Salisbury Press

Tuesday, July 14, 2020

Respectfully Yours: Personal space in line

Friday, February 8, 2019 by JACQUELYN YOUST Special to The Press in Focus

Dear Jacquelyn,

I get very uncomfortable when I’m standing in a line and the person behind me is standing too close. When I try to put a little distance between me and the other person, the person always seem to move closer. How close should you stand next to someone in a line?

Dear Reader,

When a person is within arm’s reach, or even worse, close enough to feel their breath, they are in your personal space.

Anytime someone steps across that invisible line, it’s natural to feel uneasy and uncomfortable.

Not everyone practices good social etiquette. The person might be totally unaware he or she crossed a line and entered your personal social bubble.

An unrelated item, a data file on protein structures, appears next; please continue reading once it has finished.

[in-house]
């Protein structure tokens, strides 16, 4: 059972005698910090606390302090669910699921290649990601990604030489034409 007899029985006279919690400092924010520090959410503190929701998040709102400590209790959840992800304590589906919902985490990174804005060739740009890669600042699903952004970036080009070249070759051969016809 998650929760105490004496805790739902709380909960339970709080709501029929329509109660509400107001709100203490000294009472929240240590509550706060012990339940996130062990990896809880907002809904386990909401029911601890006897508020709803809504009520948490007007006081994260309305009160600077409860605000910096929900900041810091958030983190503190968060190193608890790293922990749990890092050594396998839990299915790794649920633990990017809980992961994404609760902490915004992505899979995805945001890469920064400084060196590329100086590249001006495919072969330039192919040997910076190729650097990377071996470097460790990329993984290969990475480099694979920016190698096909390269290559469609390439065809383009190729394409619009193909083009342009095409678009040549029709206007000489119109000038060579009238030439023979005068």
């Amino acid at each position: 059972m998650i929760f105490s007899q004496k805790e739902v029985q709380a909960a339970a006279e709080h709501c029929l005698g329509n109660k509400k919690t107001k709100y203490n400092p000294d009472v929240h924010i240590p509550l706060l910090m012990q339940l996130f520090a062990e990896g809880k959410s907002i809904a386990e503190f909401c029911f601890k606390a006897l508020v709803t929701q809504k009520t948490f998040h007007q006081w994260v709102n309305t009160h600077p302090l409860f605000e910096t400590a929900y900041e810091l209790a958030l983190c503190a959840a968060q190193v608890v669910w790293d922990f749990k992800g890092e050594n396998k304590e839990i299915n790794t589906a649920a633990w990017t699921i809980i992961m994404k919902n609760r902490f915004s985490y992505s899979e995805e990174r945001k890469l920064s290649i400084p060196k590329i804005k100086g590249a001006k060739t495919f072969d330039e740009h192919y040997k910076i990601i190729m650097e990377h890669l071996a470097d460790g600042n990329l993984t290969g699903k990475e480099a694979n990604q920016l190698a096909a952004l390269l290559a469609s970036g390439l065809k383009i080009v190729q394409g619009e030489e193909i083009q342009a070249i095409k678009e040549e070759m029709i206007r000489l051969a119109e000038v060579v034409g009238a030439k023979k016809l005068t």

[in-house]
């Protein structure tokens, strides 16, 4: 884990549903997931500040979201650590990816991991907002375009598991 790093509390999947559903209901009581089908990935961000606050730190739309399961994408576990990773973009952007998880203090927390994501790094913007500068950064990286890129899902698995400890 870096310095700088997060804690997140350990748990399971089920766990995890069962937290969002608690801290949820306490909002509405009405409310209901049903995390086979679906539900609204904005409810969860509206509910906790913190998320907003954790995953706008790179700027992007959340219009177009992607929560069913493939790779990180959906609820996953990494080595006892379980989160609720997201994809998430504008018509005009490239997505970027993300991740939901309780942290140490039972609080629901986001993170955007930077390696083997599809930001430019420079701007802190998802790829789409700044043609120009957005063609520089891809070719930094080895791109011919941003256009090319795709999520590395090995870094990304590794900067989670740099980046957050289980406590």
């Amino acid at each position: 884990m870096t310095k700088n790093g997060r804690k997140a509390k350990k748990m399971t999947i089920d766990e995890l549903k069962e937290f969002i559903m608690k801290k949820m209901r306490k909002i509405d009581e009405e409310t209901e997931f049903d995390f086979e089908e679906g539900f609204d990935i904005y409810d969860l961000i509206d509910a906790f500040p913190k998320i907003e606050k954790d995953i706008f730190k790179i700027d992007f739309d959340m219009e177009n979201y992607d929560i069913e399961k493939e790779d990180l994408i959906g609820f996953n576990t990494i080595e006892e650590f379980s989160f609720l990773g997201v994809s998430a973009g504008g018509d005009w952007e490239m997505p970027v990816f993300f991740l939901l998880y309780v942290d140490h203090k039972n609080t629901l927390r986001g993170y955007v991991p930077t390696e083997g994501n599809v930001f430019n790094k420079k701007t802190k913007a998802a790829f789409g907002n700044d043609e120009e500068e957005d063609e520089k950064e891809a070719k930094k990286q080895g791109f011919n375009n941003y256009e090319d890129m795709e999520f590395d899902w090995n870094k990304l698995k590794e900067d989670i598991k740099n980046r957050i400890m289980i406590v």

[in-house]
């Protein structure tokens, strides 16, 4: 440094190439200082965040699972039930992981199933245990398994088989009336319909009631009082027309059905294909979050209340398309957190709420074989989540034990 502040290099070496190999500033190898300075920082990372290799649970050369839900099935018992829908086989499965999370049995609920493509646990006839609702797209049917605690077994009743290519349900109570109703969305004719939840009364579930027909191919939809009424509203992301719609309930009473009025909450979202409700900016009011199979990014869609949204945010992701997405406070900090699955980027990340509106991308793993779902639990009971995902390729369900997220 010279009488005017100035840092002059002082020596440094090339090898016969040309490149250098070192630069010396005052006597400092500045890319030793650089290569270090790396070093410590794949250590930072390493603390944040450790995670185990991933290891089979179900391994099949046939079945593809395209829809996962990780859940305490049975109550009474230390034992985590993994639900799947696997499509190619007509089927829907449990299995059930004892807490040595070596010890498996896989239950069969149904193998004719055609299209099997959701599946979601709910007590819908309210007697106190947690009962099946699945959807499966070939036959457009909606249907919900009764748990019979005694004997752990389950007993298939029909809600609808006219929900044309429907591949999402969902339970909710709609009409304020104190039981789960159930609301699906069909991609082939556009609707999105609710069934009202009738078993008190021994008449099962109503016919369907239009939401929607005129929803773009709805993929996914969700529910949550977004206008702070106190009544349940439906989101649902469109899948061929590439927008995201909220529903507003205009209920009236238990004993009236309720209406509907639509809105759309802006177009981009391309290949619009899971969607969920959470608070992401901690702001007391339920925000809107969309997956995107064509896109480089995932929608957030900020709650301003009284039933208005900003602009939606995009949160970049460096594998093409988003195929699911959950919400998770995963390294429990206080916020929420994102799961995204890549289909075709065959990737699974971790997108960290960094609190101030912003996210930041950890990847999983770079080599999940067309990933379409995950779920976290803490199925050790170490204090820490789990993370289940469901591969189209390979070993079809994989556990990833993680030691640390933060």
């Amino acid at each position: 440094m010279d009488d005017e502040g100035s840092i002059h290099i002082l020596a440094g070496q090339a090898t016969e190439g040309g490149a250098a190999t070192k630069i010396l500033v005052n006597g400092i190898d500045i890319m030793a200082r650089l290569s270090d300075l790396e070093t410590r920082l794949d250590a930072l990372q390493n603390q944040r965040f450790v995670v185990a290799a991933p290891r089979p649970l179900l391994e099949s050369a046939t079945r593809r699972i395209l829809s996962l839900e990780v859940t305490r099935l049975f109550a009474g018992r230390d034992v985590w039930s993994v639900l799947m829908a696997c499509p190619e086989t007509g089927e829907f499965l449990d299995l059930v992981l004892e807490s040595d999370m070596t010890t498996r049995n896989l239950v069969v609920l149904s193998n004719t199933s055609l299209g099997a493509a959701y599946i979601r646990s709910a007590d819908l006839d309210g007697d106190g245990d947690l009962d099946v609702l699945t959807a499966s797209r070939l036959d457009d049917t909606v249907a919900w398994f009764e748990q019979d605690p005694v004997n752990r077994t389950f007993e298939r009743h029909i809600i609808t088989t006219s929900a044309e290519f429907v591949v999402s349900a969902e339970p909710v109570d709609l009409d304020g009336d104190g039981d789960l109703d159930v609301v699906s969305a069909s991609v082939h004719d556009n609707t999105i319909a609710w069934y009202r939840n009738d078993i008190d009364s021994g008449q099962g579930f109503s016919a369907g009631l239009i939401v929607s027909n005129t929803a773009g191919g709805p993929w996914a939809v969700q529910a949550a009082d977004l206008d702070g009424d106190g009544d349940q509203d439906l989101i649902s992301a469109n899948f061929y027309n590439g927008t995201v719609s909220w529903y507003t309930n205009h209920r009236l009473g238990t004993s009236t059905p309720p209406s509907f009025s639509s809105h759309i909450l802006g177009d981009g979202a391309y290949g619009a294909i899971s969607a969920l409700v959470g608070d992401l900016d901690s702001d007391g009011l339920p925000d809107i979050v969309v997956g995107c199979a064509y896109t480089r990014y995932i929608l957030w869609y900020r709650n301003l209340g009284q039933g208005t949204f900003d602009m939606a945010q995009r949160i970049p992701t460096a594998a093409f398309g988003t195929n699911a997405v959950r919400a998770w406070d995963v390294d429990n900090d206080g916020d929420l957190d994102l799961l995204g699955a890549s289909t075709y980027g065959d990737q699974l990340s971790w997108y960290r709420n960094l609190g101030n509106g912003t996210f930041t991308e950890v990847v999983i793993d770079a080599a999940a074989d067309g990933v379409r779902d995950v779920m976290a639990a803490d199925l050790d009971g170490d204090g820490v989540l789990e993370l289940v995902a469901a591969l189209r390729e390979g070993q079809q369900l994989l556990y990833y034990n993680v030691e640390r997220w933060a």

When someone is too close to you in line, you might have the urge to turn around and say something like “Back up.” Proceed with caution. This shouldn’t be your first line of defense. You may very well end up with a bigger problem. Think twice before potentially causing an altercation.

As difficult as it may be, my best advice is to pretend not to notice. If you honestly can’t bear another minute with the person breathing down your neck, offer to let the person go ahead of you.

You can also try nonverbal defenses to protect your personal space. Turn and face the counter. This avoids having the person directly behind you.

Creating the illusion of a larger personal space by having a wider stance and making a larger footprint protects your personal space.

Personal space preferences vary from person to person and situation to situation. Some people may push beyond your personal space limits because they are distracted, preoccupied, or just unaware of the sensitivity of others.

When someone is crowding you, stick to the high road. Do your best to remember that this is only a temporary situation.

Have a question? Email: Jacquelyn Youst is owner of the Pennsylvania Academy of Protocol, specializing in etiquette training. She is on the board of directors of the National Civility Foundation. All Rights Reserved © 2019 Jacquelyn Youst